How to Reset Triumph Check Engine Light

6 mins read

Last Updated on September 17, 2022

If your Triumph motorcycle has a service warning symbol on the dashboard, you may wonder how to reset triumph check engine light. The good news is that there are several simple solutions to the problem. One of the most common solutions is to use a maintenance mate, which is a handy tool that is compatible with a variety of Triumph motorcycles. The Maintenance Mate’s small wrench symbol can be used to reset the service interval indicator light on your motorcycle. The best part is that it’s much faster than using an OBD tool.

Error code

You can’t always take your bike to a mechanic if you’re not sure how to reset your Triumph’s check engine light. You’ll have to do the process yourself, but there are several steps you can take to clear the error code. One of the most important steps is to make sure the fuel pump cycles four times and the bike shuts down normally. That way, the error code should be cleared from historic memory.


If you’ve been riding your Triumph Street Twin for some time now, you may have noticed the check engine light on your motorcycle. Despite a manual that suggests replacing the side stand sensor, this problem can also cause the engine to die. It can also be caused by a failing oil or water pump. Fortunately, most owners are able to easily diagnose this problem. Read ahead for tips on how to reset this light.

The first thing to do if you notice that your vehicle’s check engine light is flashing is to minimize the amount of time that you drive. This may prevent the check engine light from getting worse, so you should lower the speed and load on your engine and make an appointment with your local auto service center. Then, follow the rest of the steps in troubleshooting the light. The next time you see this annoying warning light, don’t panic!

The most obvious first step is to use a code reader. Code readers can read and display codes stored in the vehicle’s On-Board Diagnostics II (OBD-II) system. Once you’ve located the malfunction code, you can attempt to repair the vehicle. If the error is too complex to fix, however, you can try clearing the code without doing any repairs. If the light remains on, you should remove the battery.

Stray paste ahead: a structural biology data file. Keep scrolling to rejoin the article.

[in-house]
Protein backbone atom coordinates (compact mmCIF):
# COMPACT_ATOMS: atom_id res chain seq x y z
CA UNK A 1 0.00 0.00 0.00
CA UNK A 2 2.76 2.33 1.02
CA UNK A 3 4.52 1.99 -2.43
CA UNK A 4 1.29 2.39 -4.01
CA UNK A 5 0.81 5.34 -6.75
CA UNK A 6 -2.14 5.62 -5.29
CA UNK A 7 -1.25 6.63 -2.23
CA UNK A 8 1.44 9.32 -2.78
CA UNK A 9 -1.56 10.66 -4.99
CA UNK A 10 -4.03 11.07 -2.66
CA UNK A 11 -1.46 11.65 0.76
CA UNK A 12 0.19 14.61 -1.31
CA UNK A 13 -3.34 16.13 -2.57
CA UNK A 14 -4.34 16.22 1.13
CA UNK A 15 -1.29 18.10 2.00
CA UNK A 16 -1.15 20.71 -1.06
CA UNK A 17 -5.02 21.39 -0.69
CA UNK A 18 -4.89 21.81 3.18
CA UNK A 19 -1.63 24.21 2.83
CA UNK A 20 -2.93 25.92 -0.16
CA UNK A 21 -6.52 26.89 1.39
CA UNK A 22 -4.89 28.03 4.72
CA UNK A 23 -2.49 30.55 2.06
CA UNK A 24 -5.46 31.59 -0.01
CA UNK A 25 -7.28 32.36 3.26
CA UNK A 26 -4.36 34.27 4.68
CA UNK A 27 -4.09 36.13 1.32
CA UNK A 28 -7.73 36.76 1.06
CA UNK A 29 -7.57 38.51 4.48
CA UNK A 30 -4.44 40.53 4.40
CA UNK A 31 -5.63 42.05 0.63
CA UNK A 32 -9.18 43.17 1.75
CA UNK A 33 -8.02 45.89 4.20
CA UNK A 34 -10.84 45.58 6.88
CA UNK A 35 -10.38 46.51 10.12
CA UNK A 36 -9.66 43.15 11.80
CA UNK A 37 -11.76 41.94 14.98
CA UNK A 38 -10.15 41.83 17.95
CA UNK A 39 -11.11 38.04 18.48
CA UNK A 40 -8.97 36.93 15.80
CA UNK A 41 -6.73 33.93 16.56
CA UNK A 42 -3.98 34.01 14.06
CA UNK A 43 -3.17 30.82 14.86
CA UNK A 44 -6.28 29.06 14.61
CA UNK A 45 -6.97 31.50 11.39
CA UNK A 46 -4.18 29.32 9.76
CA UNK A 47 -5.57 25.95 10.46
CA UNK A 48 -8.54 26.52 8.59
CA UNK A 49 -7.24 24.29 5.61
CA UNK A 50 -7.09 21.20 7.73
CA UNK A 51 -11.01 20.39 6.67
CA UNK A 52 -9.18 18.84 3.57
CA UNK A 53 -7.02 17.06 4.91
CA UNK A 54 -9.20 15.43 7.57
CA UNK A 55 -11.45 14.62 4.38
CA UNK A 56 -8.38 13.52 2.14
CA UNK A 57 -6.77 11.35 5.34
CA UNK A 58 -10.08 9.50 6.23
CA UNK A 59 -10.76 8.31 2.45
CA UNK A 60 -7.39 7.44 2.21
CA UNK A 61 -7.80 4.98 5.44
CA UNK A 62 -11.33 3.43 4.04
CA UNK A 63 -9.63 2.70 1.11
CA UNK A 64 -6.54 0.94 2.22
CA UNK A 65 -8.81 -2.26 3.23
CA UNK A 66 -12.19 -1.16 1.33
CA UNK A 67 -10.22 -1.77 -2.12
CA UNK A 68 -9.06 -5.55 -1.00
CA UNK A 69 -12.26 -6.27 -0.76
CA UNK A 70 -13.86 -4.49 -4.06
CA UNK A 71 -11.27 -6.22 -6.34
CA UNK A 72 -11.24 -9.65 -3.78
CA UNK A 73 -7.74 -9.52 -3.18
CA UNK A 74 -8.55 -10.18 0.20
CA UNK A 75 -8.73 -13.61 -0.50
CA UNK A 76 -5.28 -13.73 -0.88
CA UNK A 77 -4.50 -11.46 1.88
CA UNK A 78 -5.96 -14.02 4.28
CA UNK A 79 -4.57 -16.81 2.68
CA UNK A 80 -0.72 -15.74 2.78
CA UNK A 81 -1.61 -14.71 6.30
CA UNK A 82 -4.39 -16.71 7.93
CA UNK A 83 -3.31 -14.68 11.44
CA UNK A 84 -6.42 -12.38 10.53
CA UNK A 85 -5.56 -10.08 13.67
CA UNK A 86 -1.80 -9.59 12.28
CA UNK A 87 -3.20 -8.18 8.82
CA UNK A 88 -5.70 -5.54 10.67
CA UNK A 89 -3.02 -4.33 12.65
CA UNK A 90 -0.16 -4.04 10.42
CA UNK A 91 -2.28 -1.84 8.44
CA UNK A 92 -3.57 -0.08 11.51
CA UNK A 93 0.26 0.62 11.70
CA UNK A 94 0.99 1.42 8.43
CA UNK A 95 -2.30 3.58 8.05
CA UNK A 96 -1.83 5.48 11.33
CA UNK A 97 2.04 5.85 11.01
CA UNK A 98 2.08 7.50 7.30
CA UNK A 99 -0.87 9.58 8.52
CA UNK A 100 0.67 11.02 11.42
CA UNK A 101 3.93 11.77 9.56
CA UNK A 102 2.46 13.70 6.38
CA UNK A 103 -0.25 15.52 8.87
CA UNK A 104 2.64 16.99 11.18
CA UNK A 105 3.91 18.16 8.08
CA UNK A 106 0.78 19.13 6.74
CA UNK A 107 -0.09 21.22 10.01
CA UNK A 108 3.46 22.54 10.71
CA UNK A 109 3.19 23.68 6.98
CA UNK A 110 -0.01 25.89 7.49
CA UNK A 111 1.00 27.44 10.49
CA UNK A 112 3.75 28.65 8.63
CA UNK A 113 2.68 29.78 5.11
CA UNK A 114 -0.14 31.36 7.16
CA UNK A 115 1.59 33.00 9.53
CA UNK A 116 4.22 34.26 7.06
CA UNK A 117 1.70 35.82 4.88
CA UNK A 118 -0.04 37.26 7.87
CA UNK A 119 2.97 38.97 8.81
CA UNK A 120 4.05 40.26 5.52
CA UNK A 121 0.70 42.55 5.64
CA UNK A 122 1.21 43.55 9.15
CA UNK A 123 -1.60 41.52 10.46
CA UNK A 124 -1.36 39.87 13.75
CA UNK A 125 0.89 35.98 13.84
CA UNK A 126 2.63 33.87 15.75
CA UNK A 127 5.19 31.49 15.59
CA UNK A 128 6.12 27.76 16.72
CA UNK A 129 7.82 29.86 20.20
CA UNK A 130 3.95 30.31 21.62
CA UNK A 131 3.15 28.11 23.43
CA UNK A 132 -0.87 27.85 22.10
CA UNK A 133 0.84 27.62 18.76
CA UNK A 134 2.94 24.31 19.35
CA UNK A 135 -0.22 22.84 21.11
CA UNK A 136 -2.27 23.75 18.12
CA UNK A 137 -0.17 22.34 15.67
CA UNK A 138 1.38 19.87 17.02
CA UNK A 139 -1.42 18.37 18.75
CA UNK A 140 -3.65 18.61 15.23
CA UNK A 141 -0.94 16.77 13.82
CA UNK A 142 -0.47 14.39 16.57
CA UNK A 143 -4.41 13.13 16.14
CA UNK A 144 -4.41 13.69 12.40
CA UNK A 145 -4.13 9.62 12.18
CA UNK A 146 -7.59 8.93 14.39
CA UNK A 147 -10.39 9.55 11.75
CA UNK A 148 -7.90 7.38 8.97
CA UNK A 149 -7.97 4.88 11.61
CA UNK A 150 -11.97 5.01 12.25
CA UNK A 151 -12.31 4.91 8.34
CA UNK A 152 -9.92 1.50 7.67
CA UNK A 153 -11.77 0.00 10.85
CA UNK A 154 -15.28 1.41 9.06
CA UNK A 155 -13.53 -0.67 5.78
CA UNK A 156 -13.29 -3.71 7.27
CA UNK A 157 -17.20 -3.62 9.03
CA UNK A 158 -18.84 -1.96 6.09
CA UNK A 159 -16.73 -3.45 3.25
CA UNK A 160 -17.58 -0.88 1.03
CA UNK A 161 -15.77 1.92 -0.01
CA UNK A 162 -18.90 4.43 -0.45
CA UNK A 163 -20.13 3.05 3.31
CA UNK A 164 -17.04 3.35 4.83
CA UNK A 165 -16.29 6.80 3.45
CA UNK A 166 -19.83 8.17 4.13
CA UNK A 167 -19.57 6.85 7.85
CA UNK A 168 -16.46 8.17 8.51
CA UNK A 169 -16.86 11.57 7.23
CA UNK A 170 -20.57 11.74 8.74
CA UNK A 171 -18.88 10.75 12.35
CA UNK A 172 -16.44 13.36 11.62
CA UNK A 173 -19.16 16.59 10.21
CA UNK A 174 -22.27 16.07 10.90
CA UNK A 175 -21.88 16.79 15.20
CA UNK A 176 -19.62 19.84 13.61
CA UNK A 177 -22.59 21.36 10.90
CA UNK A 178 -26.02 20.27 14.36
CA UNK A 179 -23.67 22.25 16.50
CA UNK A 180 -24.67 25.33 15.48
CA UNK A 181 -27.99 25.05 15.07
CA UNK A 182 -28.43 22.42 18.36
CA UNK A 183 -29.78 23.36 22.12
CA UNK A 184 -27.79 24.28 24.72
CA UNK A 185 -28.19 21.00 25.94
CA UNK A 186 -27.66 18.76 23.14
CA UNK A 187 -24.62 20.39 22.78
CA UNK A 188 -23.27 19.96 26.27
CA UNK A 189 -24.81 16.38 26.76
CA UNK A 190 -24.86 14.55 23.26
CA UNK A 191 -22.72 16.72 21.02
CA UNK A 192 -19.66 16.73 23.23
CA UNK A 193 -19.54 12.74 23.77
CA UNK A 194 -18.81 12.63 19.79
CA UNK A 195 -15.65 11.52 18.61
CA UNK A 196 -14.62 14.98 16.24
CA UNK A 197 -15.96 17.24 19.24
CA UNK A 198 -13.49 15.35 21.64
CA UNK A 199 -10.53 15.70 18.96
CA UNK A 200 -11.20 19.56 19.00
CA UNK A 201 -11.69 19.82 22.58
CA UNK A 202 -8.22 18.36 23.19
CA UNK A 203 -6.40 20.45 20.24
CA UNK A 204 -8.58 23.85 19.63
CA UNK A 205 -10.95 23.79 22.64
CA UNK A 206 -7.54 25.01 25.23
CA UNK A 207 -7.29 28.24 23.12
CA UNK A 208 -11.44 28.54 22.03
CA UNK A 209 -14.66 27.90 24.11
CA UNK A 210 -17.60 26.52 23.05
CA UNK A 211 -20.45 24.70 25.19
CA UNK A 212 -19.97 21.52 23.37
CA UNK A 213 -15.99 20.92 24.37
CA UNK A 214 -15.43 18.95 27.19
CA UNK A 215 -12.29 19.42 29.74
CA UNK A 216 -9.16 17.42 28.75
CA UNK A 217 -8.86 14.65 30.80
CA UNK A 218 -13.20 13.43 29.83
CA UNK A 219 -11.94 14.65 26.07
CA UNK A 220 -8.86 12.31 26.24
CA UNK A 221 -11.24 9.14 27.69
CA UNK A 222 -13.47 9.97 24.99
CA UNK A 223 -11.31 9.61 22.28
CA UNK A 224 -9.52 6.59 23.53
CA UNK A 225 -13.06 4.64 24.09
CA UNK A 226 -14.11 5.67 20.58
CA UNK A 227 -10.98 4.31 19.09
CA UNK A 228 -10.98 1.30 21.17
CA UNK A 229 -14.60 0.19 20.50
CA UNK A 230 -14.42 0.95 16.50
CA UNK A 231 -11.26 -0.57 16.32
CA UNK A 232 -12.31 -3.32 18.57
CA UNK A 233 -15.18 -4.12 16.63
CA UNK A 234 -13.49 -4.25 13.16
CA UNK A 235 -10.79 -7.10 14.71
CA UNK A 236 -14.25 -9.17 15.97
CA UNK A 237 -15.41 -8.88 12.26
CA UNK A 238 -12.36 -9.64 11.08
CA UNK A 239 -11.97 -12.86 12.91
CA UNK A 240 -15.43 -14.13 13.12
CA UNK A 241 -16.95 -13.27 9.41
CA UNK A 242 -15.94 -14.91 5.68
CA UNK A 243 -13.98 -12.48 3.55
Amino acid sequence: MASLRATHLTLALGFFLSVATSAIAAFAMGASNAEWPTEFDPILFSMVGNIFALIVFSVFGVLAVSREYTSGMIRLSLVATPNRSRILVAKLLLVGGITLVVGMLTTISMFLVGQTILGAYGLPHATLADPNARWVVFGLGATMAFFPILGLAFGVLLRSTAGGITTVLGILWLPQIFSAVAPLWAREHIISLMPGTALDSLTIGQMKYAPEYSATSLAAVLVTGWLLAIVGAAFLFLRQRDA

If your car is displaying a “Check Engine Light” code, you have a few options. First, you should contact your Triumph dealer to see if the wiring harness has been rerouted. If not, you can ask the dealer to install a VIN plate protector that will reroute the wiring harness. In most cases, the dealer will replace the harness for free, but if it has been damaged, the dealership will need to unlock the ecu and reinstall it.

Another problem that causes the check engine light on a Triumph is a malfunctioning side stand sensor. In the Street Twin, the side stand sensor is a component that can cause the engine to die. Most owners had no trouble diagnosing this sensor, but it is possible to bypass it to get a working engine. The manual also recommends replacing the side stand sensor if it is causing the problem. If the problem persists, you may want to check your oil and water pumps. These are critical parts for water cooling in your Triumph.

Another way to repair the check engine light on your Triumph is to take it to a certified auto service center. Although it is not an emergency, it is still a good idea to bring the car in for service if the light is flashing. If you continue to drive the car while the problem persists, you risk damaging the engine and incurring additional costs. Moreover, driving without a proper engine diagnosis can result in less fuel efficiency and poor performance. That’s why it’s important to bring your car to a certified auto service center for further testing.

Generally, the check engine light only comes on when certain conditions are met. If it comes on intermittently, you should take the car to a mechanic for service as soon as possible. Otherwise, you risk the risk of the car not starting at all. If you ignore the warning light, you’re risking an even bigger problem. The best option is to take it to a shop to get your car fixed as soon as possible.

About The Author

Pat Rowse is a thinker. He loves delving into Twitter to find the latest scholarly debates and then analyzing them from every possible perspective. He's an introvert who really enjoys spending time alone reading about history and influential people. Pat also has a deep love of the internet and all things digital; she considers himself an amateur internet maven. When he's not buried in a book or online, he can be found hardcore analyzing anything and everything that comes his way.